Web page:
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left to defend it. The Greeks, however, saved a portion of the baggage, while their countrymen continued pursuing the fugitives until they were thirty stadia distant. When informed of the plunder of their tents, they returned, put themselves once more in a posture of defence, and even offered to make another attack; but the natives again fled, leaving their wearied allies to sleep under arms upon the field they had so gallantly won, unrefreshed with food, and uncertain of the fate of their chief.

Morning brought them the news of their loss, and the intelligence that they were alone in the country of their enemies; for Ariæus, who commanded the Asiatics in Cyrus's army, and who fled on hearing of his death, declined the crown which the Greeks offered to win for him in place of the fallen prince, and soon after proved one of their worst foes.

The king, in the mean time, finding that to destroy this valiant band would be a task of much danger, attempted to effect his purpose by treachery, and accordingly sent persons to negotiate with them for delivering up their arms. This being indignantly refused, Tissaphernes came forward as their friend, to mediate, as he said, between them and his majesty for a safe conduct beyond his dominions; and, after considerable delay, during which food was provided for the Greeks according to the terms of truce, they moved across the country from Cunaxa, where the battle was fought, towards the Tigris. The exact position of that town is unknown; but it must doubtless have stood somewhere above the present Felugia, the ancient Ancobar or Macepracta, because, in the first place, after the fight, they passed through the Median Wall on their way to Sittace, which lay east of it. Now this wall ran from Macepracta, or Ancobar, or Sippara, to Opis or Samarra, at the confluence of the Tigris and Physcus. Secondly, there are no hills whatever in Babylonia below Felugia; and the one of which Xenophon speaks must have been higher up, and nearer to the Pyla. We come to the same conclusion, when we reflect that the two large canals, which they crossed after passing the wall, must have been those which branched off below Felugia, and stretched towards the site of the present Bagdad and Ctesiphon. Sittace, to which they next came, standing near the River Tigris, is probably to be looked for at Sheriat el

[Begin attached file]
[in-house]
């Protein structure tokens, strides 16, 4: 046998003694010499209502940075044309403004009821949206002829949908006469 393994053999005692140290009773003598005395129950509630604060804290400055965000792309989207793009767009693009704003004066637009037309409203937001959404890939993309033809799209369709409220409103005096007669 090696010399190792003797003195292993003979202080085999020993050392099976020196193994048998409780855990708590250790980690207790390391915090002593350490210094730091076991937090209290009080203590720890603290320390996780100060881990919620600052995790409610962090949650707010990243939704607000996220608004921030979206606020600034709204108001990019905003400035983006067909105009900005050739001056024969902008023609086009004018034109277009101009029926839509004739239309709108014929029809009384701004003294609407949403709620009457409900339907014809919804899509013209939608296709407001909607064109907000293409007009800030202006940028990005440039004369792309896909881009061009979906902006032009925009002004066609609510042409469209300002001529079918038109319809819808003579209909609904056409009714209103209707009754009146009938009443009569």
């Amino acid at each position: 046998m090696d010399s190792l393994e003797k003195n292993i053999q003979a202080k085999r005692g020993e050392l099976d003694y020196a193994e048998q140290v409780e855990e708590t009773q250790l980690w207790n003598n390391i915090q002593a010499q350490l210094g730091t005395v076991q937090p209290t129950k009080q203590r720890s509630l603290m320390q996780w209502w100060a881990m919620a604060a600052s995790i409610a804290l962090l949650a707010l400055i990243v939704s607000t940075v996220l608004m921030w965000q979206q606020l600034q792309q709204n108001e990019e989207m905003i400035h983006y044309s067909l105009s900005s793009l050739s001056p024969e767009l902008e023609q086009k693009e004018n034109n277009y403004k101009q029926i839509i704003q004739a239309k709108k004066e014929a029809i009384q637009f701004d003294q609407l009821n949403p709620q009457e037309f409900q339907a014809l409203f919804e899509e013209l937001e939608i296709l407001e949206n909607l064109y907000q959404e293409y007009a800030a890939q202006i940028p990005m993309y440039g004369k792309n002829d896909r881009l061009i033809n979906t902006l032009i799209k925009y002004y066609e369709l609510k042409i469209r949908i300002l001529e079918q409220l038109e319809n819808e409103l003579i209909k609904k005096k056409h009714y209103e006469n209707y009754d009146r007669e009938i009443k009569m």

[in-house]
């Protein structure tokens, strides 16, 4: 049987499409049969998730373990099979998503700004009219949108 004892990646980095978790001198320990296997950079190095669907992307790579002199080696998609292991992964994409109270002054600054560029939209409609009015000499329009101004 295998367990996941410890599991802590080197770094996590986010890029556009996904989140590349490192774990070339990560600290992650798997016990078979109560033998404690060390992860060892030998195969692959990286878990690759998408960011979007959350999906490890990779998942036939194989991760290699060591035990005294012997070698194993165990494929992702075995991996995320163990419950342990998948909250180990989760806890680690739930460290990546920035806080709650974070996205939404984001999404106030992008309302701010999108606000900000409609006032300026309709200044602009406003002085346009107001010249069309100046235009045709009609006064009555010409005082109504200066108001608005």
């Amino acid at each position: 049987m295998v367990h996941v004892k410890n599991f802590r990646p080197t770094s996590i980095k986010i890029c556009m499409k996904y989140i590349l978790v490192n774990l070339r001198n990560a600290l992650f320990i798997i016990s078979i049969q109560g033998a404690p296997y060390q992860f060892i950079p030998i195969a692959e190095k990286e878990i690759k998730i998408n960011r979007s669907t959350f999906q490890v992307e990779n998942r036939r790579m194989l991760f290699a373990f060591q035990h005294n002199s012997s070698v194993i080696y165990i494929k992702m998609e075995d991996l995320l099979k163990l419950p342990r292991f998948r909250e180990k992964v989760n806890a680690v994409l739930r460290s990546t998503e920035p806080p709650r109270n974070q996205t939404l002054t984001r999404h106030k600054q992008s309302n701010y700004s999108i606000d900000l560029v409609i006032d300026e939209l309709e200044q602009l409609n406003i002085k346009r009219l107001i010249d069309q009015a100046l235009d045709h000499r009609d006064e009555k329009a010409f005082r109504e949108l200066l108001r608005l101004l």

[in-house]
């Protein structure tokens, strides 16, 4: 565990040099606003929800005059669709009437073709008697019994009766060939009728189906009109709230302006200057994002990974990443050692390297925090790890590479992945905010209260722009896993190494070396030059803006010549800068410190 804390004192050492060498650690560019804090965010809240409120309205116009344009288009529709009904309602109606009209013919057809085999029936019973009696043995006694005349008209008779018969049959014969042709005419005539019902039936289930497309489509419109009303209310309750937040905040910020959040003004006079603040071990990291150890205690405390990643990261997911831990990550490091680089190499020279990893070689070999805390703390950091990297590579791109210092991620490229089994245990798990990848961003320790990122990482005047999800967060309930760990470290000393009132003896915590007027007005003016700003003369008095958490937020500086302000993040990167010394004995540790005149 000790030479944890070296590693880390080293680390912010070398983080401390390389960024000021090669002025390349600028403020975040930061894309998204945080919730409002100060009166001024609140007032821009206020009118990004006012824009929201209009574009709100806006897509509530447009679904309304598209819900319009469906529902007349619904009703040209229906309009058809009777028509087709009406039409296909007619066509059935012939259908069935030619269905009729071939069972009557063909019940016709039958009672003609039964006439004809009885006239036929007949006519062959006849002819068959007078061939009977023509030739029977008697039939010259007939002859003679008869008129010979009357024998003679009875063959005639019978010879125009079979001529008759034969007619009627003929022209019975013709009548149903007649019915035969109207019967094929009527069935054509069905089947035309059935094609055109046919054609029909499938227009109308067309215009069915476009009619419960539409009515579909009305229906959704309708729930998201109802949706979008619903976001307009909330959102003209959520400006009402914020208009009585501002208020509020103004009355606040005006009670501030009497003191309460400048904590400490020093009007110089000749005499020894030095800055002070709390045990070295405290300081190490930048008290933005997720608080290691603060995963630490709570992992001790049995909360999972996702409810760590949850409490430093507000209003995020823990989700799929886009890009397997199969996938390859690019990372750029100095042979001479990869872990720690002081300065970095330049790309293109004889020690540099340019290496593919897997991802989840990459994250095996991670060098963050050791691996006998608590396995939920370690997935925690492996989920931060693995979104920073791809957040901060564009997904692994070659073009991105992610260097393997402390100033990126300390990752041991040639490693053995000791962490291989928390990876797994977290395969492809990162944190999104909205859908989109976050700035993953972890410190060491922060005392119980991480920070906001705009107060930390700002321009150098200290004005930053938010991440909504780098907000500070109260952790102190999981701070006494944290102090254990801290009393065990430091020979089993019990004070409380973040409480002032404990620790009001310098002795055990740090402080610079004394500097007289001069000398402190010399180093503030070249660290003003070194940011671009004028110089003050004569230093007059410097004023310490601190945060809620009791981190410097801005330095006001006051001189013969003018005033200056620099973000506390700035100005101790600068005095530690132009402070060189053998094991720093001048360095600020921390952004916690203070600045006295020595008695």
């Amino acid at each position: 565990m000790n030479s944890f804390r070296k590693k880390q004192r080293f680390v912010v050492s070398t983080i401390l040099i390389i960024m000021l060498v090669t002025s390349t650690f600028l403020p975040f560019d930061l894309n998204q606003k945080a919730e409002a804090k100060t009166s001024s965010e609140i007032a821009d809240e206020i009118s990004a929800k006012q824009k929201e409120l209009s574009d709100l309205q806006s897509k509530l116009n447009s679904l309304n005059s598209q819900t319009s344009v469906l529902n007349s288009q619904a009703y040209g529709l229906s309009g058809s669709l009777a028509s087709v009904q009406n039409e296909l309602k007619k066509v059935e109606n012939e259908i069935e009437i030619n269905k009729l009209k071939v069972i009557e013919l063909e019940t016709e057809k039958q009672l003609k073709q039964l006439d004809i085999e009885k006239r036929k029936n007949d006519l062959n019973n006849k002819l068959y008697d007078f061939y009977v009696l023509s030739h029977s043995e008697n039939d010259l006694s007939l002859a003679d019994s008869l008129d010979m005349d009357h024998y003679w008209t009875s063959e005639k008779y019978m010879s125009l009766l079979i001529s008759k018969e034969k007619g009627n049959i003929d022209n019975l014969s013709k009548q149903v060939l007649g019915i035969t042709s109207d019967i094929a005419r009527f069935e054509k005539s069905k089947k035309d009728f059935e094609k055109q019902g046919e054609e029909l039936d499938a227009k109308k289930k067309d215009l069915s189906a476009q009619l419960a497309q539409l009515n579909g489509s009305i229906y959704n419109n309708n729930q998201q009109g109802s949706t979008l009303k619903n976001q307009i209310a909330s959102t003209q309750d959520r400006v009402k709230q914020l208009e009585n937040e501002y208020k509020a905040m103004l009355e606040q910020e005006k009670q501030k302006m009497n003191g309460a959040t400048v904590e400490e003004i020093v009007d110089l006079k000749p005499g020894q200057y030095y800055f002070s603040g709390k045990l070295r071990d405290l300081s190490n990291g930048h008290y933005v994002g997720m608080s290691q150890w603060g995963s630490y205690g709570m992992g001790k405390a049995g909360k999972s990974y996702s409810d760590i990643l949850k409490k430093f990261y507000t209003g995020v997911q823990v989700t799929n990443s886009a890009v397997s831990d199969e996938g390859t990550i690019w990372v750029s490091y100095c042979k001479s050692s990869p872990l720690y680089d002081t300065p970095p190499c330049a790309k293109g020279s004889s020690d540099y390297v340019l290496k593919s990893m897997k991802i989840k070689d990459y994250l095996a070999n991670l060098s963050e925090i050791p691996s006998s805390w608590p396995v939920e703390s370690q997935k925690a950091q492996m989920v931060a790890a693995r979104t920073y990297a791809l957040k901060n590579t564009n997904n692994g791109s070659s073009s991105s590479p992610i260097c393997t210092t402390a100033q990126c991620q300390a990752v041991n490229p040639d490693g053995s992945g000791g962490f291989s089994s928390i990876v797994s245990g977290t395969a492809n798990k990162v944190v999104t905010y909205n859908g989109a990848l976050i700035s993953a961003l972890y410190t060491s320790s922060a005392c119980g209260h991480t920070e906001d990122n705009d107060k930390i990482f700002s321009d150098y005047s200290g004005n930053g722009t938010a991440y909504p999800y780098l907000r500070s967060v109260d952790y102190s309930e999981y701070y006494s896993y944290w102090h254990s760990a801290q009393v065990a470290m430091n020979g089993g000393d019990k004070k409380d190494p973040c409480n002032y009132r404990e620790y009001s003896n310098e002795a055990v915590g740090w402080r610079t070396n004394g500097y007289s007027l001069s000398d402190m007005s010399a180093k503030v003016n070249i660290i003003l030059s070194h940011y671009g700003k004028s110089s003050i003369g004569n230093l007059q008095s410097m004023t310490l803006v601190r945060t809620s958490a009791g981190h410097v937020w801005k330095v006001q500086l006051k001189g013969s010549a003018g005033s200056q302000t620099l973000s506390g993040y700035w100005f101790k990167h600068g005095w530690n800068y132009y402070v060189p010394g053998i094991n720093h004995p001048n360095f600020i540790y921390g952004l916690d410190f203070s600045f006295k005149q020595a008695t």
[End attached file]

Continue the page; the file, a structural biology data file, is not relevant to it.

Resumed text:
Beitha, above the large village of Kazemeen; this situation agreeing well with the distance from the river and from Opis, as it is given by Xenophon. Here the Greeks appear to have been needlessly apprehensive that they would not be permitted to pass the bridge of boats, but be hemmed in between the river and the canal, and destroyed by hunger or repeated attacks. Next morning, however, they experienced no interruption in passing the bridge, which consisted of thirty-seven boats or pontoons; and they afterward made four days' march to the Physcus, where stood Opis, a large and populous city. This Physcus is the Athem; and the ruins of Opis may be traced at present, near the junction of that river with the Tigris. Here the Greeks passed the former stream, 100 feet in breadth, by a bridge of which no vestige exists, and encountered an army marching to the king's assistance under one of his brothers.